nachricht Stingless bees have their nests protected by soldiers
24.02.2017 | Johannes Gutenberg-Universität Mainz

All articles from Life Sciences >>>

The most recent press releases about innovation >>>

Die letzten 5 Focus-News des innovations-reports im Überblick:

Im Focus: Breakthrough with a chain of gold atoms

In the field of nanoscience, an international team of physicists with participants from Konstanz has achieved a breakthrough in understanding heat transport

In the field of nanoscience, an international team of physicists with participants from Konstanz has achieved a breakthrough in understanding heat transport

Im Focus: DNA repair: a new letter in the cell alphabet

Results reveal how discoveries may be hidden in scientific “blind spots”

Cells need to repair damaged DNA in our genes to prevent the development of cancer and other diseases. Our cells therefore activate and send “repair-proteins”...

Im Focus: Dresdner scientists print tomorrow’s world

The Fraunhofer IWS Dresden and Technische Universität Dresden inaugurated their jointly operated Center for Additive Manufacturing Dresden (AMCD) with a festive ceremony on February 7, 2017. Scientists from various disciplines perform research on materials, additive manufacturing processes and innovative technologies, which build up components in a layer by layer process. This technology opens up new horizons for component design and combinations of functions. For example during fabrication, electrical conductors and sensors are already able to be additively manufactured into components. They provide information about stress conditions of a product during operation.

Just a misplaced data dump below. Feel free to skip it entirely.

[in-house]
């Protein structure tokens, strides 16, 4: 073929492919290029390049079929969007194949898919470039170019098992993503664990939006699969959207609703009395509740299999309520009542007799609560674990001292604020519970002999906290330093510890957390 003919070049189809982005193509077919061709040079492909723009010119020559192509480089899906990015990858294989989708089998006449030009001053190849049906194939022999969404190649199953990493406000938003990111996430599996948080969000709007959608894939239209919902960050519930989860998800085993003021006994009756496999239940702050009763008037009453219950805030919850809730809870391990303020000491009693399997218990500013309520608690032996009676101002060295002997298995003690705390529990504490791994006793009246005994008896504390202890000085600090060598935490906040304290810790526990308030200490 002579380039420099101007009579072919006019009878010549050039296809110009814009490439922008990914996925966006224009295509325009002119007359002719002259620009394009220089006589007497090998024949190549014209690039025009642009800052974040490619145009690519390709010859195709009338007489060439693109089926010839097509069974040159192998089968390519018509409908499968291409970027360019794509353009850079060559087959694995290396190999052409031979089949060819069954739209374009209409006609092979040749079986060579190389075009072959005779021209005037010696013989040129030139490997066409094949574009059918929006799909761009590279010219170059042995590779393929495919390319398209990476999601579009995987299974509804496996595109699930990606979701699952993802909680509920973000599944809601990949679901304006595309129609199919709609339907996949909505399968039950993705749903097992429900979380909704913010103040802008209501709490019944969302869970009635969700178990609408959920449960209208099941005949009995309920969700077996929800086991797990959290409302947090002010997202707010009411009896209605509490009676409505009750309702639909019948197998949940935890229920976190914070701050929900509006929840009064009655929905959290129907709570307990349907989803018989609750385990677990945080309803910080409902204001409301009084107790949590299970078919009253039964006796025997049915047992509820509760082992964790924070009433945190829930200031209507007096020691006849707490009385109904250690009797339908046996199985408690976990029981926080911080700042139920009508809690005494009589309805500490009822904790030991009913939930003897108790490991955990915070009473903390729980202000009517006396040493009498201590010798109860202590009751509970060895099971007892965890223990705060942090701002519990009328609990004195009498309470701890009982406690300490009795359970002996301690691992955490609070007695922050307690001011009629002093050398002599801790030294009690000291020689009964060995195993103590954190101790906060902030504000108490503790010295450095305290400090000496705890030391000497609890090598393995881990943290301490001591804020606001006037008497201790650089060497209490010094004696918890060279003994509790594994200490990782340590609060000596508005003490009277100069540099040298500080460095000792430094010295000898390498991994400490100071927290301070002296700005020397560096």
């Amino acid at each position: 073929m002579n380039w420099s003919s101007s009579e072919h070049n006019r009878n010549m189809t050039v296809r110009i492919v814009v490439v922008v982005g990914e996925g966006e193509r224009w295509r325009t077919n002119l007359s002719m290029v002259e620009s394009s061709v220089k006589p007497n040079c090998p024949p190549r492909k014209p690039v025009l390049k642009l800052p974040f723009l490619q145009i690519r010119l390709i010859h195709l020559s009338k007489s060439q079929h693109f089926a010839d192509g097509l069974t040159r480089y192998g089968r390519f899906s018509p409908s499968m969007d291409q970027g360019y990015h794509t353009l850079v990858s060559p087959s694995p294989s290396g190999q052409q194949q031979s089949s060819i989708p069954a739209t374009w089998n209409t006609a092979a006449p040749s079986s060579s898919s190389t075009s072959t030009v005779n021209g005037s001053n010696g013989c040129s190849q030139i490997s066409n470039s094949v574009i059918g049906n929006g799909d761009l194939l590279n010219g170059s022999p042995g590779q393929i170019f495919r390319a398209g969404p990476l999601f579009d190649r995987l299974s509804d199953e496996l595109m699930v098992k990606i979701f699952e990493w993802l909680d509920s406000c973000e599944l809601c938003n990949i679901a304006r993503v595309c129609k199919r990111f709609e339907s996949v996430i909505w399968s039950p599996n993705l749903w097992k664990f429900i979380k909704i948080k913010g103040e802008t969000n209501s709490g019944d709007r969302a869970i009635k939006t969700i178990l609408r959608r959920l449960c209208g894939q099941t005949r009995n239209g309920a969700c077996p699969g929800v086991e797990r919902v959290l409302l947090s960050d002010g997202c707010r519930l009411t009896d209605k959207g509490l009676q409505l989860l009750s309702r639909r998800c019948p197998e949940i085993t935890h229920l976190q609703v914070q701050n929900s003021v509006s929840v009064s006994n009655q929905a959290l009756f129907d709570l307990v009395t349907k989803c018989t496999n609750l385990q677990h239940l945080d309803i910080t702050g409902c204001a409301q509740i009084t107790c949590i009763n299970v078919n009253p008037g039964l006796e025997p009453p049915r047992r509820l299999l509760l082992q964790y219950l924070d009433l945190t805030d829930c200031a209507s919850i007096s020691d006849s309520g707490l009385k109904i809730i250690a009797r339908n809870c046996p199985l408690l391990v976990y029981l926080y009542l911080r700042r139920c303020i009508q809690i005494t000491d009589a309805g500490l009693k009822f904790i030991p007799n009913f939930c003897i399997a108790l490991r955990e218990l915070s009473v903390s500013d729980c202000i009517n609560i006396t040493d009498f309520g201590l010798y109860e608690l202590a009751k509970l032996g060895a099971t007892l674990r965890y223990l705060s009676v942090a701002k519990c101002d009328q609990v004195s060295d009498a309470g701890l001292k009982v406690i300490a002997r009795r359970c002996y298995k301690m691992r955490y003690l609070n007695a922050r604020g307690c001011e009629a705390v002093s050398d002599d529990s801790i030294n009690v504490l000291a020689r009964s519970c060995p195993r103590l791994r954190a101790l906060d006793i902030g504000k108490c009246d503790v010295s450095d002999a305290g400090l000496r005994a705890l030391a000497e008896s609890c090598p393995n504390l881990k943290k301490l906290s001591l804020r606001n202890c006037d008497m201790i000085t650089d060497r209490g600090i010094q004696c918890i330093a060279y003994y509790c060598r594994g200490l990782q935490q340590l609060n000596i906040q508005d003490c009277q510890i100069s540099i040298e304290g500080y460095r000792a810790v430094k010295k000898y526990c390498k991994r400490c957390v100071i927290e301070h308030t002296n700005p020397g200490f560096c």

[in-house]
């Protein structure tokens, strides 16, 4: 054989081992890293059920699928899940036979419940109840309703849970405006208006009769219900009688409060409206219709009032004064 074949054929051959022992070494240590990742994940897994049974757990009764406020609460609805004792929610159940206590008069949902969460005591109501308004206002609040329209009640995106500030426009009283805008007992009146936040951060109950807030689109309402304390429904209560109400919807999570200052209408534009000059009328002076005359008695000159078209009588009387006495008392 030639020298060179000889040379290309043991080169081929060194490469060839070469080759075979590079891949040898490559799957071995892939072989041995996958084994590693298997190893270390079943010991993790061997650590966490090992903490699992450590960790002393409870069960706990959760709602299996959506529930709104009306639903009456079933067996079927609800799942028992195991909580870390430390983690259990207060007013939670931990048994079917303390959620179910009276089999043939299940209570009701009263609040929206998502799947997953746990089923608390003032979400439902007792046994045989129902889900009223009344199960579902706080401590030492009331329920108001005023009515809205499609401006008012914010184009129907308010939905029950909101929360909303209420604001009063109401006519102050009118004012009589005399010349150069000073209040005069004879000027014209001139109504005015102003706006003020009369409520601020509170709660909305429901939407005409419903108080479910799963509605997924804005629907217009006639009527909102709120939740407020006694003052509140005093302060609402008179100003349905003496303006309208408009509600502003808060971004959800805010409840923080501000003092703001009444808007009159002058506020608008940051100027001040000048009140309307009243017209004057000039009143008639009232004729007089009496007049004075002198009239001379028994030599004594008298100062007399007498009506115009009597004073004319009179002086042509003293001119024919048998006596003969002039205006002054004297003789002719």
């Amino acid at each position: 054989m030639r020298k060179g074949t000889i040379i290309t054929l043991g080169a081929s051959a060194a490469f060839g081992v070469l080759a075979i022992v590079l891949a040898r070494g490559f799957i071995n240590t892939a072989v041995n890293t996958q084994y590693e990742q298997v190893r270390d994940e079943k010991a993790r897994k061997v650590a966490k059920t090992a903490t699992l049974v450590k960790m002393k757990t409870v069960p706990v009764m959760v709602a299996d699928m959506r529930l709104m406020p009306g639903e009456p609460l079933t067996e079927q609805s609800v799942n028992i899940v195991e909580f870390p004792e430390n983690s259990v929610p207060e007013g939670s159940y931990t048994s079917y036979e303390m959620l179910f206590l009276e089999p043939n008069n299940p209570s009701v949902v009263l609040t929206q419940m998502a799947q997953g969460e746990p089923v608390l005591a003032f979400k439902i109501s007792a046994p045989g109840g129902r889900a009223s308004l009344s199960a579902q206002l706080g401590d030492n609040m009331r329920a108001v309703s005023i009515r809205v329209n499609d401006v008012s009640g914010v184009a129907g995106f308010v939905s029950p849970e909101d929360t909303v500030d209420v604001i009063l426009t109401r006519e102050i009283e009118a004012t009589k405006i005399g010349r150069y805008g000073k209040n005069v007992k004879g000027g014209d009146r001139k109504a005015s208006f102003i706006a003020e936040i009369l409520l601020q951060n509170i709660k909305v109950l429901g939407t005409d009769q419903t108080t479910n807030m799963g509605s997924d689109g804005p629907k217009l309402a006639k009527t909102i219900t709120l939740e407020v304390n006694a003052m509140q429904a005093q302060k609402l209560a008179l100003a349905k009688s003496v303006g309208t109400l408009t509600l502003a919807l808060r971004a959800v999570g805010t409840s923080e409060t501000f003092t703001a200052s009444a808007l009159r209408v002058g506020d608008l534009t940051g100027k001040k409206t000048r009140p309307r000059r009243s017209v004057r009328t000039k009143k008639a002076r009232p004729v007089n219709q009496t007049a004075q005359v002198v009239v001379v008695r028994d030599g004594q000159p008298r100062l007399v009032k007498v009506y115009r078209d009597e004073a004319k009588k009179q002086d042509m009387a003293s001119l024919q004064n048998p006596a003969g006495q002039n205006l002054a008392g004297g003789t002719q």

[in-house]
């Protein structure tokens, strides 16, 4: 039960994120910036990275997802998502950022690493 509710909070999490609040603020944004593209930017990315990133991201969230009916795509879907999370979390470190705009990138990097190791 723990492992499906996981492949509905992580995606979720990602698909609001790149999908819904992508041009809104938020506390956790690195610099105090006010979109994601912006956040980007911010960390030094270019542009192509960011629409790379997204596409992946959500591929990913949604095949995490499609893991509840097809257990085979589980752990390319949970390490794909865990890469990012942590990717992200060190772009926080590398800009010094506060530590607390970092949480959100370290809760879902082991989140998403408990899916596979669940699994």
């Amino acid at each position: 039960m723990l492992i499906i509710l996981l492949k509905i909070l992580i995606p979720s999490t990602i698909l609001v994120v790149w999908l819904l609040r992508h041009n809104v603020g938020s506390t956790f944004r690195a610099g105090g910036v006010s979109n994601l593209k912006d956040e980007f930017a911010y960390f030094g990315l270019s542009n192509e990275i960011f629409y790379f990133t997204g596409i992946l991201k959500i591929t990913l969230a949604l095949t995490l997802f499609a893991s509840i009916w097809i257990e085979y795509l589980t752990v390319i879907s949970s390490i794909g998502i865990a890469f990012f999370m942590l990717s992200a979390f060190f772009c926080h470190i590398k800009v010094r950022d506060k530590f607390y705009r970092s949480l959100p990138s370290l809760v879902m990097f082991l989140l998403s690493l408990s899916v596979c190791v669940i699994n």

The 3D-printing technology, or additive manufacturing as it is often called, has long made the step out of scientific research laboratories into industrial...

Im Focus: Mimicking nature's cellular architectures via 3-D printing

Research offers new level of control over the structure of 3-D printed materials

Nature does amazing things with limited design materials. Grass, for example, can support its own weight, resist strong wind loads, and recover after being...

Im Focus: Three Magnetic States for Each Hole

Nanometer-scale magnetic perforated grids could create new possibilities for computing. Together with international colleagues, scientists from the Helmholtz Zentrum Dresden-Rossendorf (HZDR) have shown how a cobalt grid can be reliably programmed at room temperature. In addition they discovered that for every hole ("antidot") three magnetic states can be configured. The results have been published in the journal "Scientific Reports".

Physicist Dr. Rantej Bali from the HZDR, together with scientists from Singapore and Australia, designed a special grid structure in a thin layer of cobalt in...

All Focus news of the innovation-report >>>

Anzeige

Anzeige

Event News

Booth and panel discussion – The Lindau Nobel Laureate Meetings at the AAAS 2017 Annual Meeting

13.02.2017 | Event News

Complex Loading versus Hidden Reserves

10.02.2017 | Event News

International Conference on Crystal Growth in Freiburg

09.02.2017 | Event News

 
Latest News

Stingless bees have their nests protected by soldiers

24.02.2017 | Life Sciences

New risk factors for anxiety disorders

24.02.2017 | Life Sciences

MWC 2017: 5G Capital Berlin

24.02.2017 | Trade Fair News

VideoLinks
B2B-VideoLinks
More VideoLinks >>>